A single photo of an inspector has survived, from early on in the system's life; this indicates that they were issued with fairly standard 'tramway' uniforms for this grade, comprising single-breasted jackets with hidden buttons (or more likely a hook and eye affair), all edged in material of a finer quality than the main jacket. The jackets had upright collars which bore insignia of some kind, most probably the grade — Inspector — or system initials. Caps were in a military style, and most probably bore a script-lettering Inspector badge on a hat band, again probably embroidered.

It is entirely possible that the RTCo employed female staff during the Great War to replace male staff lost to the armed forces, as well as the better-paying mines; however, photographs appear not to have survived, so it is currently impossible to state what they wore, or indeed, whether they were even employed at all.

Further reading
For a short history of the Rhondda Tramways, see: 'The Directory of British Tramways' by Keith Turner; Patrick Stephens Limited (1996).

Images

Motormen and conductors
Rhondda Tramways Company Tram in Trealaw
An unidentified open-topped tram aids snow clearing in Trealaw — photo undated, but probably taken in the late Edwardian era. Two of those snow-clearing are wearing 'lancer-style' tunics, suggesting that this style of tunic was that first issued. Source unknown.


Rhondda Tramways Company Tram No 1 and crew, Troedyrhiw Rd, Porth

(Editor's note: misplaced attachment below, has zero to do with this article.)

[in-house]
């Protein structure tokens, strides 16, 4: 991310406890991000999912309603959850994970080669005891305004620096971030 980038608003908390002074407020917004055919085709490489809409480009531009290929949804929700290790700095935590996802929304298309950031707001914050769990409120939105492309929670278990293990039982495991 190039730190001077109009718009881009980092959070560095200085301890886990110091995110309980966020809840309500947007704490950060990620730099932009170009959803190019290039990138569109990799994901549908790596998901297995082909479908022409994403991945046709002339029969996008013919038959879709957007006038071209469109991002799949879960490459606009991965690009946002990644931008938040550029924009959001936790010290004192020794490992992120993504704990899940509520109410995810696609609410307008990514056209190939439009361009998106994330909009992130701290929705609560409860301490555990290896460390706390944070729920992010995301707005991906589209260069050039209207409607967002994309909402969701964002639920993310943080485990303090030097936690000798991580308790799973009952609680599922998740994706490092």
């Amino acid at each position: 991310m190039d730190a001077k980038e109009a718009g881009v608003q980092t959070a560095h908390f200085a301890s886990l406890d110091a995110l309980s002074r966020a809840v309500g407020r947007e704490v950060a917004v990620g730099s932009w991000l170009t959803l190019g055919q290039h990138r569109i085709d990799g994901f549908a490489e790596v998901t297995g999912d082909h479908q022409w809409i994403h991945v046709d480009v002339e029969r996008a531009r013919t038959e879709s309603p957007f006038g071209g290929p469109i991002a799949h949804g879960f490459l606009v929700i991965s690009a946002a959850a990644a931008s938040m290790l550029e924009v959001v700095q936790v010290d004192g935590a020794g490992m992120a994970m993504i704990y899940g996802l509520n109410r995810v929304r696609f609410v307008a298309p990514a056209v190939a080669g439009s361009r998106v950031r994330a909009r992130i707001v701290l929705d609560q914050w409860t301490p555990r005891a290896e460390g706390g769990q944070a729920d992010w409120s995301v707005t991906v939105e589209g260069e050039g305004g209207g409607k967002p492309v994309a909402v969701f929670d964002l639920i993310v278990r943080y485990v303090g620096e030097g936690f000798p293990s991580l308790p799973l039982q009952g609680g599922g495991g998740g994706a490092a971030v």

A motorman and a conductor pose with a highly polished Tramcar No 1 at Porth Depot - photo undated, but probably taken before through-running to Pontypridd commenced in 1919. Both men are wearing 'lancer-style' jackets. Source unknown.


Rhondda Tramways Tram No 11 and crew
A depot photograph of the motorman and conductor of Tramcar No 11 — photo undated, but probably taken in the 1920s or early 1930s. Photo courtesy of Trevor Thomas.


Rhonda1Tramways conductor
A blow-up of the above photo showing the conductor — his right-hand collar bears the company's initials: 'R T C'. The round badge is probably not official, as it is absent from all other known photographs.


Rhondda Tramways Company cap badges
Standard ‘off the shelf’ script-lettering grade badges of the type used by the Rhondda Tramways Company — brass. It is currently unclear what material the RTC actually used, though it would have been either nickel or brass. Author's Collection.


Rhondda Tramways conductors
Another depot shot, this time of a host of extremely youthful-looking conductors, suggesting that it may have been wartime — photo again undated, but possibly taken during or shortly after the Great War. Photo courtesy of Trevor Thomas.


Rhondda Tramways Company Tram No 23 and crew, Troedyrhiw Rd, Porth
The crew of Tramcar No 23 pose for the cameraman outside the depot at Troedyrhiw Rd, Porth — photo undated, but certainly taken shortly after 1912 when the Rhondda Fach route was extended to Maerdy, and possibly as late as the 1930s. Author's Collection.


Motormen and conductors
Rhondda Tramways Company inspector
A blow-up of the snow-clearing scene above showing an inspector (fourth from the left).